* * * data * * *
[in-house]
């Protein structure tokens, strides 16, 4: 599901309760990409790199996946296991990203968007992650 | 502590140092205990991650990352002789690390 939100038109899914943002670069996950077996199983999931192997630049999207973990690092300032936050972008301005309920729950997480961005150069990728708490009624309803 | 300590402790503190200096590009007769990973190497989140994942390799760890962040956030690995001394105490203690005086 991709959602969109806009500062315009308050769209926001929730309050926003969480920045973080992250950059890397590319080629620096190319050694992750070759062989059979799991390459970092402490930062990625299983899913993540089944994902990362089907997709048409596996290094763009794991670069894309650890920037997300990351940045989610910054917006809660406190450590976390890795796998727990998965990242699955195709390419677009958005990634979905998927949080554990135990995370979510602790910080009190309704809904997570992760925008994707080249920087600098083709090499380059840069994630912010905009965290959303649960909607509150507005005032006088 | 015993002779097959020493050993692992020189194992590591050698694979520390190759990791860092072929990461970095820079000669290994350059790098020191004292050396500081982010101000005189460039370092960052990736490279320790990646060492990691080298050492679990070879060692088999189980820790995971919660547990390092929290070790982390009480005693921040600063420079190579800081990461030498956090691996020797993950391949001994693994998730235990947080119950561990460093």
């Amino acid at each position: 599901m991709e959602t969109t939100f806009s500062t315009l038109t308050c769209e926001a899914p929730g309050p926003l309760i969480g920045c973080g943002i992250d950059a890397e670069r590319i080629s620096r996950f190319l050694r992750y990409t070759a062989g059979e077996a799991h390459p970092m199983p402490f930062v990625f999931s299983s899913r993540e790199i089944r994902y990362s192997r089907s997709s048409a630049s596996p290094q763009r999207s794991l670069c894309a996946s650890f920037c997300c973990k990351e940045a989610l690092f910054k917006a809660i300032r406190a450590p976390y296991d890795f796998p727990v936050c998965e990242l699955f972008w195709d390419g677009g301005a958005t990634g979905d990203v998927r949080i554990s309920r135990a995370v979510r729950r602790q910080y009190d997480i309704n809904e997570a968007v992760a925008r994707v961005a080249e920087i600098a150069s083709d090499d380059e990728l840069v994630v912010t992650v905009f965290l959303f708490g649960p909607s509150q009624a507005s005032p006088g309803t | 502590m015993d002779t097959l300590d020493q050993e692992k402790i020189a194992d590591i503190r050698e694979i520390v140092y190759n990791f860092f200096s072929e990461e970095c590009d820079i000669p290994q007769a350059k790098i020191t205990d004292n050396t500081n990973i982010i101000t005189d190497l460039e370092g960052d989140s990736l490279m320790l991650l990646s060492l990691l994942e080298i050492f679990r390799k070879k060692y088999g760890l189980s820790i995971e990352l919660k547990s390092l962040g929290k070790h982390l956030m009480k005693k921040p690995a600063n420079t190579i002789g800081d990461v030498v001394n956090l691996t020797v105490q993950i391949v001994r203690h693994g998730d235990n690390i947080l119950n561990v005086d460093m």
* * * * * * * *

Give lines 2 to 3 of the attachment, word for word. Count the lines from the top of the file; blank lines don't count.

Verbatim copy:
């Protein structure tokens, strides 16, 4: 599901309760990409790199996946296991990203968007992650 | 502590140092205990991650990352002789690390 939100038109899914943002670069996950077996199983999931192997630049999207973990690092300032936050972008301005309920729950997480961005150069990728708490009624309803 | 300590402790503190200096590009007769990973190497989140994942390799760890962040956030690995001394105490203690005086 991709959602969109806009500062315009308050769209926001929730309050926003969480920045973080992250950059890397590319080629620096190319050694992750070759062989059979799991390459970092402490930062990625299983899913993540089944994902990362089907997709048409596996290094763009794991670069894309650890920037997300990351940045989610910054917006809660406190450590976390890795796998727990998965990242699955195709390419677009958005990634979905998927949080554990135990995370979510602790910080009190309704809904997570992760925008994707080249920087600098083709090499380059840069994630912010905009965290959303649960909607509150507005005032006088 | 015993002779097959020493050993692992020189194992590591050698694979520390190759990791860092072929990461970095820079000669290994350059790098020191004292050396500081982010101000005189460039370092960052990736490279320790990646060492990691080298050492679990070879060692088999189980820790995971919660547990390092929290070790982390009480005693921040600063420079190579800081990461030498956090691996020797993950391949001994693994998730235990947080119950561990460093």
């Amino acid at each position: 599901m991709e959602t969109t939100f806009s500062t315009l038109t308050c769209e926001a899914p929730g309050p926003l309760i969480g920045c973080g943002i992250d950059a890397e670069r590319i080629s620096r996950f190319l050694r992750y990409t070759a062989g059979e077996a799991h390459p970092m199983p402490f930062v990625f999931s299983s899913r993540e790199i089944r994902y990362s192997r089907s997709s048409a630049s596996p290094q763009r999207s794991l670069c894309a996946s650890f920037c997300c973990k990351e940045a989610l690092f910054k917006a809660i300032r406190a450590p976390y296991d890795f796998p727990v936050c998965e990242l699955f972008w195709d390419g677009g301005a958005t990634g979905d990203v998927r949080i554990s309920r135990a995370v979510r729950r602790q910080y009190d997480i309704n809904e997570a968007v992760a925008r994707v961005a080249e920087i600098a150069s083709d090499d380059e990728l840069v994630v912010t992650v905009f965290l959303f708490g649960p909607s509150q009624a507005s005032p006088g309803t | 502590m015993d002779t097959l300590d020493q050993e692992k402790i020189a194992d590591i503190r050698e694979i520390v140092y190759n990791f860092f200096s072929e990461e970095c590009d820079i000669p290994q007769a350059k790098i020191t205990d004292n050396t500081n990973i982010i101000t005189d190497l460039e370092g960052d989140s990736l490279m320790l991650l990646s060492l990691l994942e080298i050492f679990r390799k070879k060692y088999g760890l189980s820790i995971e990352l919660k547990s390092l962040g929290k070790h982390l956030m009480k005693k921040p690995a600063n420079t190579i002789g800081d990461v030498v001394n956090l691996t020797v105490q993950i391949v001994r203690h693994g998730d235990n690390i947080l119950n561990v005086d460093m």